In mathematics, the logarithm is the inverse operation to exponentiation. That means the logarithm of a number is the exponent to which another fixed value, the base, must be raised to produce that number. In simple cases the logarithm counts repeated multiplication. For example, the base 10 logarithm of 1000 is 3, as 10 to the power 3 is 1000 (1000 = 10 × 10 × 10 = 103); the multiplication is repeated three times. More generally, exponentiation allows any positive real number to be raised to any real power, always producing a positive result, so the logarithm can be calculated for any two positive real numbers b and x where b is not equal to 1. The logarithm of x to base b, denoted logb(x), is the unique real number y such thaby = x. For example, as 64 = 26, we havelog2(64) = 6The logarithm to base 10 (that is b = 10) is called the common logarithm and has many applications in science and engineering. The natural logarithm has the number e (≈ 2.718) as its base; its use is widespread in mathematics and physics, because of its simpler derivative. The binary logarithm uses base 2 (that is b = 2) and is commonly used in computer science. Logarithms were introduced by John Napier in the early 17th century as a means to simplify calculations. They were rapidly adopted by navigators, scientists, engineers, and others to perform computations more easily, using slide rules and logarithm tables. Tedious multi-digit multiplication steps can be replaced by table look-ups and simpler addition because of the fact — important in its own right — that the logarithm of a product is the sum of the logarithms of the factors \log_b(xy) = \log_b (x) + \log_b (y), \, provided that b, x and y are all positive and b ≠ 1. The present-day notion of logarithms comes from Leonhard Euler, who connected them to the exponential function in the 18th century. Logarithmic scales reduce wide-ranging quantities to tiny scopes. For example, the decibel is a unit quantifying signal power log-ratios and amplitude log-ratios (of which sound pressure is a common example). In chemistry, pH is a logarithmic measure for the acidity of an aqueous solution. Logarithms are commonplace in scientific formulae, and in measurements of the complexity of algorithms and of geometric objects called fractals. They describe musical intervals, appear in formulas counting prime numbers, inform some models in psychophysics, and can aid in forensic accounting. In the same way as the logarithm reverses exponentiation, the complex logarithm is the inverse function of the exponential function applied to complex numbers. The discrete logarithm is another variant; it has uses in public-key cryptography.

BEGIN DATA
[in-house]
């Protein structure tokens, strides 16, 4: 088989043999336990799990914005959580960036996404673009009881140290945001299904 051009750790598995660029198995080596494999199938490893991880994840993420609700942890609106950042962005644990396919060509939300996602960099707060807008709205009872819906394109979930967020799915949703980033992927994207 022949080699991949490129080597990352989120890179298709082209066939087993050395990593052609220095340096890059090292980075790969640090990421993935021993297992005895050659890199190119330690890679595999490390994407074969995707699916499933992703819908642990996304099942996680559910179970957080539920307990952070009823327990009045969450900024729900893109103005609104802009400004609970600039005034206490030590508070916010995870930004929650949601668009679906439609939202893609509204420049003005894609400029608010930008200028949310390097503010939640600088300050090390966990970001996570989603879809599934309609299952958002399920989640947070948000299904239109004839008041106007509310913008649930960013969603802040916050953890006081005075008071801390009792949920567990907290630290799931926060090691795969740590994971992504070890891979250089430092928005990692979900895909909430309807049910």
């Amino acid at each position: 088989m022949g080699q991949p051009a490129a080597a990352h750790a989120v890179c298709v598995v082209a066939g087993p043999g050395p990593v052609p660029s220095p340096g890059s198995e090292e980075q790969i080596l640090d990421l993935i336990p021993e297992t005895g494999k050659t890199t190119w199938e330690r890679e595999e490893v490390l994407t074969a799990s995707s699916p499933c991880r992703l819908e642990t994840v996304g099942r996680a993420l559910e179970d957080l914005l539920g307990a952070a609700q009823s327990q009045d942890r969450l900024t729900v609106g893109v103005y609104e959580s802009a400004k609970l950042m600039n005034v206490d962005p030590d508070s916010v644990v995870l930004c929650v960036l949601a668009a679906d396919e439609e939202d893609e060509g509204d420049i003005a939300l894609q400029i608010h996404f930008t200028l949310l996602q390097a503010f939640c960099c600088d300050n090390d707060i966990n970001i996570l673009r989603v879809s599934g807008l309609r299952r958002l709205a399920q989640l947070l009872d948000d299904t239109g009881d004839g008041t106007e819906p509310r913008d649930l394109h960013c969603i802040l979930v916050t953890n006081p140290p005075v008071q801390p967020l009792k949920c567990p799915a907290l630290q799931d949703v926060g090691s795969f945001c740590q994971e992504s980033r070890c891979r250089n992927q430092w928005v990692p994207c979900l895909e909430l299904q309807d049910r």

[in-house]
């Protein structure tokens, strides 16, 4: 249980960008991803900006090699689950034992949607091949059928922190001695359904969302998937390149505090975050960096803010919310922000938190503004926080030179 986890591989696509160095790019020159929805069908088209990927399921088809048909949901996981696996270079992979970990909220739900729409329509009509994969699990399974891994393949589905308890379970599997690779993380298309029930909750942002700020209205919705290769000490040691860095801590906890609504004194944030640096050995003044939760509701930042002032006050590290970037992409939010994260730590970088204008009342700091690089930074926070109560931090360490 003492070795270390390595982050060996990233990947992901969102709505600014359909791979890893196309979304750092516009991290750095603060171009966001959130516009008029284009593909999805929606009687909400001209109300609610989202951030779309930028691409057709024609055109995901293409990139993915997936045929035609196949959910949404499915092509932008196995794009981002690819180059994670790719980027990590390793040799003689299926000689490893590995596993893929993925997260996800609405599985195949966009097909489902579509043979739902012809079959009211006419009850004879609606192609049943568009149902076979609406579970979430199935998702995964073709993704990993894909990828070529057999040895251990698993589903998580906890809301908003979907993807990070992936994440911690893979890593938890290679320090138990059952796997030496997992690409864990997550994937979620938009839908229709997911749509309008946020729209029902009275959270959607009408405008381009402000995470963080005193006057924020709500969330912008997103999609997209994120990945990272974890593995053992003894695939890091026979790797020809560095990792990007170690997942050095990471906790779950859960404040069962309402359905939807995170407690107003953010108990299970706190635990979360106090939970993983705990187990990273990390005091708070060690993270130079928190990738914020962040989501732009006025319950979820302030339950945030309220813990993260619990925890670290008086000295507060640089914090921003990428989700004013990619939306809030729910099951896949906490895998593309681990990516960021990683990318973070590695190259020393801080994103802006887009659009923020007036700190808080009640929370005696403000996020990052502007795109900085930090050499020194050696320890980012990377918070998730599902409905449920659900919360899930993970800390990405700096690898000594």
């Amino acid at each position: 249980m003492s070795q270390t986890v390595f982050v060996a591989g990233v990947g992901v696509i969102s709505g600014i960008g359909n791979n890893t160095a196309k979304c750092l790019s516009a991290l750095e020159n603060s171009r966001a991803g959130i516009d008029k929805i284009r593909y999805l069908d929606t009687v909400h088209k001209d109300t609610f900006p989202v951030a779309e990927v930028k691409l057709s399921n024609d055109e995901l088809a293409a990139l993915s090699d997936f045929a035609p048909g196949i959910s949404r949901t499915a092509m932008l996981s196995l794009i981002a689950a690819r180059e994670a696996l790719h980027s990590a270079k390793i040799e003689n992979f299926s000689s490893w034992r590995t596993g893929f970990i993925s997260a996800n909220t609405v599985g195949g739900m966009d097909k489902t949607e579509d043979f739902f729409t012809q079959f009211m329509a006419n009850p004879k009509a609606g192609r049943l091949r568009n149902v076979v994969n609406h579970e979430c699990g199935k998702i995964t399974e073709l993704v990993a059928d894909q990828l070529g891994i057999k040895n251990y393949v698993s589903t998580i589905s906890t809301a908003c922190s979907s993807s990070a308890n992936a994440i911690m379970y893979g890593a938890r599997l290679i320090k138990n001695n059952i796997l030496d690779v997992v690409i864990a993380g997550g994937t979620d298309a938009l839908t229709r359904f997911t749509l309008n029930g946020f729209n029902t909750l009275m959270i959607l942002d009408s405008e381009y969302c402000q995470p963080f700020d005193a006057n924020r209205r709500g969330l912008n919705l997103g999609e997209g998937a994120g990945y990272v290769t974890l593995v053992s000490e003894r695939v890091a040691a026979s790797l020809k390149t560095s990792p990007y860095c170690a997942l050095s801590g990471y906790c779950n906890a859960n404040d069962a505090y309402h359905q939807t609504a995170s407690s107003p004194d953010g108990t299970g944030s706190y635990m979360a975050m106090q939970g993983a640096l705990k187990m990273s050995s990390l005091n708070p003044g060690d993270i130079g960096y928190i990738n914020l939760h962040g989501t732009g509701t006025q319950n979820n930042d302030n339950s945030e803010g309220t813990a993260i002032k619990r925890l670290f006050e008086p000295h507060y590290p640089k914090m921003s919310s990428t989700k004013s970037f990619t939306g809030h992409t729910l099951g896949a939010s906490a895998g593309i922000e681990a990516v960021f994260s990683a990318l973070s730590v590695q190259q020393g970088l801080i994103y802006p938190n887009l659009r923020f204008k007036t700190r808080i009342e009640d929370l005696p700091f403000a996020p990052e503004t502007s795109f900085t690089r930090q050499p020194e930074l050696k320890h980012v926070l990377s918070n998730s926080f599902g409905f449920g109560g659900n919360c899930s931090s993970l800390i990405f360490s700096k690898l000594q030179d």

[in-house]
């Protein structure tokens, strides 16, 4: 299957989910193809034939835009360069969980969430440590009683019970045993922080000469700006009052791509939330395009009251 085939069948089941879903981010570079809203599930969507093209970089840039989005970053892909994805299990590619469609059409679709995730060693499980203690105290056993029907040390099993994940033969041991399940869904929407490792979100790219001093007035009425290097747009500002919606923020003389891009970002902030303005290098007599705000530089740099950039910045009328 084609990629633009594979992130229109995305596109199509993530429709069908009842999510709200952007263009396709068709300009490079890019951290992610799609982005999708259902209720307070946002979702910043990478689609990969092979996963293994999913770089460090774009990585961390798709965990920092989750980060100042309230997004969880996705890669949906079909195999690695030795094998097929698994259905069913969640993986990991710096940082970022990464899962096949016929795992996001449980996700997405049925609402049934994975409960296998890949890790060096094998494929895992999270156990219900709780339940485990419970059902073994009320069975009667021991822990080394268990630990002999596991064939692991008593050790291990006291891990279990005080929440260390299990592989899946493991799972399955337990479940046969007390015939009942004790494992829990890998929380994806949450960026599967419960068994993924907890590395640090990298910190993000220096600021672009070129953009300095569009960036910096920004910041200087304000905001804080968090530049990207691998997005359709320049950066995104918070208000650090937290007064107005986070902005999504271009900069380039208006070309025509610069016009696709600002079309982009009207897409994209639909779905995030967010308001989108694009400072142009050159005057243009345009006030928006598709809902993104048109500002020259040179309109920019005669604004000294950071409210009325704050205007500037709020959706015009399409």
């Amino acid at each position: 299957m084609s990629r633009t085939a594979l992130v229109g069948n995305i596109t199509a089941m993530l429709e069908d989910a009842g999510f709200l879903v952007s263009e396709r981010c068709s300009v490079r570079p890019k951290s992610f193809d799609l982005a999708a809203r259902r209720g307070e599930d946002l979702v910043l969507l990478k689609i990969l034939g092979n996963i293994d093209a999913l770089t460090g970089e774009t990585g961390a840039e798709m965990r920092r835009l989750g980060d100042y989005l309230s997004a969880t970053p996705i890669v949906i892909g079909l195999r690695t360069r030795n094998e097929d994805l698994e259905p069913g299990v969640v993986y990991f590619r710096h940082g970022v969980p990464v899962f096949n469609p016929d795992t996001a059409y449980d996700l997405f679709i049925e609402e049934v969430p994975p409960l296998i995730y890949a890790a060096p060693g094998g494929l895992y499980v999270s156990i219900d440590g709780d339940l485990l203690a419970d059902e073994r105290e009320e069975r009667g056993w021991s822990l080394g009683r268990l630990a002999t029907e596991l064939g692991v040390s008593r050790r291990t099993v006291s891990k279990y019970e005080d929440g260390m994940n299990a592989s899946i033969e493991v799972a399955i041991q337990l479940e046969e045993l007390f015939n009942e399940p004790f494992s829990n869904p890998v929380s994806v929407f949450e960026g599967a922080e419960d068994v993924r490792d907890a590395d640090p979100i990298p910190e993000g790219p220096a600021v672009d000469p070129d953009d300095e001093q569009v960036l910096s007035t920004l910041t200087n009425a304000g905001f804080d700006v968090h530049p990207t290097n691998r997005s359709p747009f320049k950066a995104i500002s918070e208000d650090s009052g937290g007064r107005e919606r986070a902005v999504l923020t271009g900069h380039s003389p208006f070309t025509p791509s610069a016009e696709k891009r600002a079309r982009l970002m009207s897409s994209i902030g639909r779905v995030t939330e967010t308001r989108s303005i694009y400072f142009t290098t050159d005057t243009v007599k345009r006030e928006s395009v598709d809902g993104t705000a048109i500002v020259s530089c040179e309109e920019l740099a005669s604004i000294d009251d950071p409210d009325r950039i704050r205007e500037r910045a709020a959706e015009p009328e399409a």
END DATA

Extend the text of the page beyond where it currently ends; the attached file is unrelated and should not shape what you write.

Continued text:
In mathematics, the logarithm is the inverse operation to exponentiation. That means the logarithm of a number is the exponent to which another fixed value, the base, must be raised to produce that number. In simple cases the logarithm counts repeated multiplication. For example, the base 10 logarithm of 1000 is 3, as 10 to the power 3 is 1000 (1000 = 10 × 10 × 10 = 103); the multiplication is repeated three times. More generally, exponentiation allows any positive real number to be raised to any real power, always producing a positive result, so the logarithm can be calculated for any two positive real numbers b and x where b is not equal to 1. The logarithm of x to base b, denoted logb(x), is the unique real number y such thaby = x. For example, as 64 = 26, we havelog2(64) = 6The logarithm to base 10 (that is b = 10) is called the common logarithm and has many applications in science and engineering. The natural logarithm has the number e (≈ 2.718) as its base; its use is widespread in mathematics and physics, because of its simpler derivative. The binary logarithm uses base 2 (that is b = 2) and is commonly used in computer science. Logarithms were introduced by John Napier in the early 17th century as a means to simplify calculations. They were rapidly adopted by navigators, scientists, engineers, and others to perform computations more easily, using slide rules and logarithm tables. Tedious multi-digit multiplication steps can be replaced by table look-ups and simpler addition because of the fact — important in its own right — that the logarithm of a product is the sum of the logarithms of the factors \log_b(xy) = \log_b (x) + \log_b (y), \, provided that b, x and y are all positive and b ≠ 1. The present-day notion of logarithms comes from Leonhard Euler, who connected them to the exponential function in the 18th century. Logarithmic scales reduce wide-ranging quantities to tiny scopes. For example, the decibel is a unit quantifying signal power log-ratios and amplitude log-ratios (of which sound pressure is a common example). In chemistry, pH is a logarithmic measure for the acidity of an aqueous solution. Logarithms are commonplace in scientific formulae, and in measurements of the complexity of algorithms and of geometric objects called fractals. They describe musical intervals, appear in formulas counting prime numbers, inform some models in psychophysics, and can aid in forensic accounting. In the same way as the logarithm reverses exponentiation, the complex logarithm is the inverse function of the exponential function applied to complex numbers. The discrete logarithm is another variant; it has uses in public-key cryptography.